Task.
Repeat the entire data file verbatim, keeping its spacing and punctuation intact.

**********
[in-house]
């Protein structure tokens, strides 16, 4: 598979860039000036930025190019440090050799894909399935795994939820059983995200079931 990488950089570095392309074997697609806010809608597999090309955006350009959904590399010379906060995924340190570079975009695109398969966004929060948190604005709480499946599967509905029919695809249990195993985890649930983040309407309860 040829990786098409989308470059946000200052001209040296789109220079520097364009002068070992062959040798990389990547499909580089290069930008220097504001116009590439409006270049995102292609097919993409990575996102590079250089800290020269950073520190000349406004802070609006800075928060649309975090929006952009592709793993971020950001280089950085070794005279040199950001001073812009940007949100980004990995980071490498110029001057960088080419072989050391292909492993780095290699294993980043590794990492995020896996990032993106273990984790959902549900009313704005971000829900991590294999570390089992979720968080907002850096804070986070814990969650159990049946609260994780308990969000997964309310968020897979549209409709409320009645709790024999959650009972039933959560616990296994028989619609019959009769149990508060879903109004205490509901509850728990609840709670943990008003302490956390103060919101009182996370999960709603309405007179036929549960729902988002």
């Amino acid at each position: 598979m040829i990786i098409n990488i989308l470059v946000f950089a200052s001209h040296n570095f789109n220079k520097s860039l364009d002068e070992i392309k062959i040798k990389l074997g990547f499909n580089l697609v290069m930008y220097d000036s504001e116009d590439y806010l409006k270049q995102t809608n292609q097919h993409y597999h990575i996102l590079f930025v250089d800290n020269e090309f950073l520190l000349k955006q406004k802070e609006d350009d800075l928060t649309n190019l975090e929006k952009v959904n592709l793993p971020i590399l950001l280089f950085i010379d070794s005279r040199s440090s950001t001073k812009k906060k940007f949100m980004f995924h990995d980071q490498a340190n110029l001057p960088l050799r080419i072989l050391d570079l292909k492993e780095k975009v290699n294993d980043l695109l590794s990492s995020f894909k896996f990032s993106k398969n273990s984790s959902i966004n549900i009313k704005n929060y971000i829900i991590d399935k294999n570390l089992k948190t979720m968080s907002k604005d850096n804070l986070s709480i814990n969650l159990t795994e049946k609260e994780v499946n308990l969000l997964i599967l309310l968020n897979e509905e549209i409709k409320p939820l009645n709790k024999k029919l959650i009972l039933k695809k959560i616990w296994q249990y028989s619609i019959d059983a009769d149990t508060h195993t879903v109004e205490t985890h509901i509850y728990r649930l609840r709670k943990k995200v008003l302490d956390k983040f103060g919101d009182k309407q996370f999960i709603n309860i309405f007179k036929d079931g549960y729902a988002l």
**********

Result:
[in-house]
């Protein structure tokens, strides 16, 4: 598979860039000036930025190019440090050799894909399935795994939820059983995200079931 990488950089570095392309074997697609806010809608597999090309955006350009959904590399010379906060995924340190570079975009695109398969966004929060948190604005709480499946599967509905029919695809249990195993985890649930983040309407309860 040829990786098409989308470059946000200052001209040296789109220079520097364009002068070992062959040798990389990547499909580089290069930008220097504001116009590439409006270049995102292609097919993409990575996102590079250089800290020269950073520190000349406004802070609006800075928060649309975090929006952009592709793993971020950001280089950085070794005279040199950001001073812009940007949100980004990995980071490498110029001057960088080419072989050391292909492993780095290699294993980043590794990492995020896996990032993106273990984790959902549900009313704005971000829900991590294999570390089992979720968080907002850096804070986070814990969650159990049946609260994780308990969000997964309310968020897979549209409709409320009645709790024999959650009972039933959560616990296994028989619609019959009769149990508060879903109004205490509901509850728990609840709670943990008003302490956390103060919101009182996370999960709603309405007179036929549960729902988002």
């Amino acid at each position: 598979m040829i990786i098409n990488i989308l470059v946000f950089a200052s001209h040296n570095f789109n220079k520097s860039l364009d002068e070992i392309k062959i040798k990389l074997g990547f499909n580089l697609v290069m930008y220097d000036s504001e116009d590439y806010l409006k270049q995102t809608n292609q097919h993409y597999h990575i996102l590079f930025v250089d800290n020269e090309f950073l520190l000349k955006q406004k802070e609006d350009d800075l928060t649309n190019l975090e929006k952009v959904n592709l793993p971020i590399l950001l280089f950085i010379d070794s005279r040199s440090s950001t001073k812009k906060k940007f949100m980004f995924h990995d980071q490498a340190n110029l001057p960088l050799r080419i072989l050391d570079l292909k492993e780095k975009v290699n294993d980043l695109l590794s990492s995020f894909k896996f990032s993106k398969n273990s984790s959902i966004n549900i009313k704005n929060y971000i829900i991590d399935k294999n570390l089992k948190t979720m968080s907002k604005d850096n804070l986070s709480i814990n969650l159990t795994e049946k609260e994780v499946n308990l969000l997964i599967l309310l968020n897979e509905e549209i409709k409320p939820l009645n709790k024999k029919l959650i009972l039933k695809k959560i616990w296994q249990y028989s619609i019959d059983a009769d149990t508060h195993t879903v109004e205490t985890h509901i509850y728990r649930l609840r709670k943990k995200v008003l302490d956390k983040f103060g919101d009182k309407q996370f999960i709603n309860i309405f007179k036929d079931g549960y729902a988002l």